Five days ahead of Chinese New Year, on Jan. 31, St. Louis Clydesdales appeared on the Great Wall in Beijing to officially start its celebration tour in China. The journey marked the world-famous horse breed's first visit to the country.
In December, a few Budweiser Clydesdales traveled to China from St.Louis. They will spend the next four months traveling around cities to send out special blessings and fortune. After Beijing, their second destination will be the southern city of Guangzhou, according to reporting from Chinanews.com.
Missouri has long had a special tie with the horse breed. The 100-acre Anheuser-Busch brewery complex in St. Louis is the Clydesdale's official home, according to Warm Springs Ranch's website. Warm Springs Ranch near Columbia is home to more than a hundred Clydesdales and offers special farm tours for visitors to experience an intimate interaction with the horses.
The legend and mission of the Clydesdale
The Clydesdale has been a hit and a staple at parades around America and worldwide, according to reporting from People.cn, a Chinese website. In the 1930s, Budweiser Clydesdales first appeared in public to celebrate the repeal of Prohibition.
Thereafter, the horses not only once appeared in Harry Truman's and Bill Clinton's presidential inauguration parades in 1949 and 1993, respectively, but also witnessed several Super Bowl ceremonies. The appearance of Clydesdales has always pushed the celebration to its climax.
Not every Clydesdale can be in the Budweiser hitch. In order to make it, according to the Warm Springs Ranch website, they have to meet certain requirements — get through the beauty pageant.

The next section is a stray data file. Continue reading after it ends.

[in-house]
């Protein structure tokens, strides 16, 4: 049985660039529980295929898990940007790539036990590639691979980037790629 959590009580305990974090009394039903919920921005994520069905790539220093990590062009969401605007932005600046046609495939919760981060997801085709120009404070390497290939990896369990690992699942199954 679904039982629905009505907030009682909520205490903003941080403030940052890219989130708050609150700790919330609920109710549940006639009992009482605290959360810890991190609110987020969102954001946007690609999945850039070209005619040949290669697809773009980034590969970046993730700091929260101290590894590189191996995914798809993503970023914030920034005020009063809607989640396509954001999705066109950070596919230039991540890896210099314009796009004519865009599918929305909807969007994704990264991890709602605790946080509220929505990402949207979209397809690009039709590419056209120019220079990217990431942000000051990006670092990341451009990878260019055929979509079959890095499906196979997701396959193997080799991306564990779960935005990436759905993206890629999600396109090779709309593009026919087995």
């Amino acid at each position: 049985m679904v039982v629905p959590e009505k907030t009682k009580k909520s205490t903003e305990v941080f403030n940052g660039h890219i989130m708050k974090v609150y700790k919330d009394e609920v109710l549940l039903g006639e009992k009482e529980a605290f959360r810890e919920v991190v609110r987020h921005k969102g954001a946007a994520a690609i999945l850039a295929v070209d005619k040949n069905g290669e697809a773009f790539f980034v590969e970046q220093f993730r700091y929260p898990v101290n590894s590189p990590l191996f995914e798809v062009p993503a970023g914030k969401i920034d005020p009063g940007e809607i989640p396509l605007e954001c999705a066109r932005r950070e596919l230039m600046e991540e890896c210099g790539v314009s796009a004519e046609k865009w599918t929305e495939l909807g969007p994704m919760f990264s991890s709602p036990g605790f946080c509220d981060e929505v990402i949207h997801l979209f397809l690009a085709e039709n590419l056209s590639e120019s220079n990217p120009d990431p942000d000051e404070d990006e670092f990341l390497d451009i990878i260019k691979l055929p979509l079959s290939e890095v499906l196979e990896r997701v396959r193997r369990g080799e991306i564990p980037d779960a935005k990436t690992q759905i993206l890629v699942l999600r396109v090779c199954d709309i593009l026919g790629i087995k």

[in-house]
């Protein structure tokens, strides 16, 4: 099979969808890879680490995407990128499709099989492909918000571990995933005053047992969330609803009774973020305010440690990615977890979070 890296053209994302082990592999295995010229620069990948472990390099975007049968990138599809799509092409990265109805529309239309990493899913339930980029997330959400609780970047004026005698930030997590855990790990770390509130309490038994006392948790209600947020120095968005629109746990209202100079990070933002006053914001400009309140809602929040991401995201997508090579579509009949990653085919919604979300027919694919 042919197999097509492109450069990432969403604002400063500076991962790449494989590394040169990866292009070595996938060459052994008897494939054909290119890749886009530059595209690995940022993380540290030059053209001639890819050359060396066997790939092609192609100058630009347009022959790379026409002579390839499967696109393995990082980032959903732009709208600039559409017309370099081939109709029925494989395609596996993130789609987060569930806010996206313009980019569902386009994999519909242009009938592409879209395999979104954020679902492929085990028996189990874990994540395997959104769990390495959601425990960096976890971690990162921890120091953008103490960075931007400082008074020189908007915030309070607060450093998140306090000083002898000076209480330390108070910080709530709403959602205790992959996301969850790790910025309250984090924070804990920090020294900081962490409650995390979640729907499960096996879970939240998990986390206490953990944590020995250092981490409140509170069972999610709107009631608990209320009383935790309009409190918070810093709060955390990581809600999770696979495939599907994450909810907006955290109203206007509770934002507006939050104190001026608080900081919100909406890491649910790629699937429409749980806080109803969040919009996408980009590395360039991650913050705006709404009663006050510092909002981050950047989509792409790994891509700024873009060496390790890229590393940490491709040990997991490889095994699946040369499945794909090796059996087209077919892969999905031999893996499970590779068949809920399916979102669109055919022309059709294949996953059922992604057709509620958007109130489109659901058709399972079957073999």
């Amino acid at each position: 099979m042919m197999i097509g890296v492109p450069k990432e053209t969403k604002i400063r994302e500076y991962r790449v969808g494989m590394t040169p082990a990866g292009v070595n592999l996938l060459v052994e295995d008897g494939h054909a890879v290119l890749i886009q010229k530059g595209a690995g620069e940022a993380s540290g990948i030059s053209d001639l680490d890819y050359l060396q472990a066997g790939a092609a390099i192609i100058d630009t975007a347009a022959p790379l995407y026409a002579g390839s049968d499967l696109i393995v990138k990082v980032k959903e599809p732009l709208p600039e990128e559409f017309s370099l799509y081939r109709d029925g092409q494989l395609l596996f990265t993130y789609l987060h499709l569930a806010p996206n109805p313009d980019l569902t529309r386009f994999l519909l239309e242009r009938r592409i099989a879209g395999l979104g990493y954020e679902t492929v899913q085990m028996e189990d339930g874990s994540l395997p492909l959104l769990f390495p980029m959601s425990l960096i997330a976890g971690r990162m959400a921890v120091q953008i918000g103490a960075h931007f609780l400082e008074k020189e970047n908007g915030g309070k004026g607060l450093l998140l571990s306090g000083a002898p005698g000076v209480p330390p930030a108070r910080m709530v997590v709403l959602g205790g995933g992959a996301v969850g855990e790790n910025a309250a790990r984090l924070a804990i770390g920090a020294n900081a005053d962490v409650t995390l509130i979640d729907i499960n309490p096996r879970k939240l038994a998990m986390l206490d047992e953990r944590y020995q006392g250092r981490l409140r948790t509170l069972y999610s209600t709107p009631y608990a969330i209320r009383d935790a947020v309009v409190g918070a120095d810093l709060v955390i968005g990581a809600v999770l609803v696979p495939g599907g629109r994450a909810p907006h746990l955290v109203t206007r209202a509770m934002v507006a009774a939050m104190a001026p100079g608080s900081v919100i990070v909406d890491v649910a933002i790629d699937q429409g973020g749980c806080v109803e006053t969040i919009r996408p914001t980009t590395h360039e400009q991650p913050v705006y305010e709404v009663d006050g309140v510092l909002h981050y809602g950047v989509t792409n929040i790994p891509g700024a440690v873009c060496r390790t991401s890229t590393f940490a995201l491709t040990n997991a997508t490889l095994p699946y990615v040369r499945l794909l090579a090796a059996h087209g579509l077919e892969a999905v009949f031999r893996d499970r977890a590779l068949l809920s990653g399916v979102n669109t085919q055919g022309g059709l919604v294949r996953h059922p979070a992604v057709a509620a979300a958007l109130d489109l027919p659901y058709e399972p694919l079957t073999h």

In order to be Budweiser Clydesdales, a horse must stand at six feet tall, weigh between 1,800 to 2,300 pounds and have a bay coat, four white stockings, a blaze of white on the face, and a black mane and tail, according to the Warm Springs Ranch website.
The breed history
The Clydesdale was born in the early 19th century in Clydesdale, Scotland, which now is called Lanarkshire. For its birth, Scottish Farmers mated a few Flemish horses with their local mares. Then, the Clydesdale was used as a draft horse on farms and helped pull heavy loads, according to Horse and Horses Information.
However, in modern times, the Clydesdales experienced dramatic role changes — mostly as the advertising celebrity in ceremonies. The Clydesdale population once plummeted to about 80 animals and in 1975 was considered a breed vulnerable to extinction by the Rare Breeds Survival Trust.
Yet, with the horse breed’s growing popularity, its population has recently bounced back to over 5,000 worldwide and 4,000 in the U.S.
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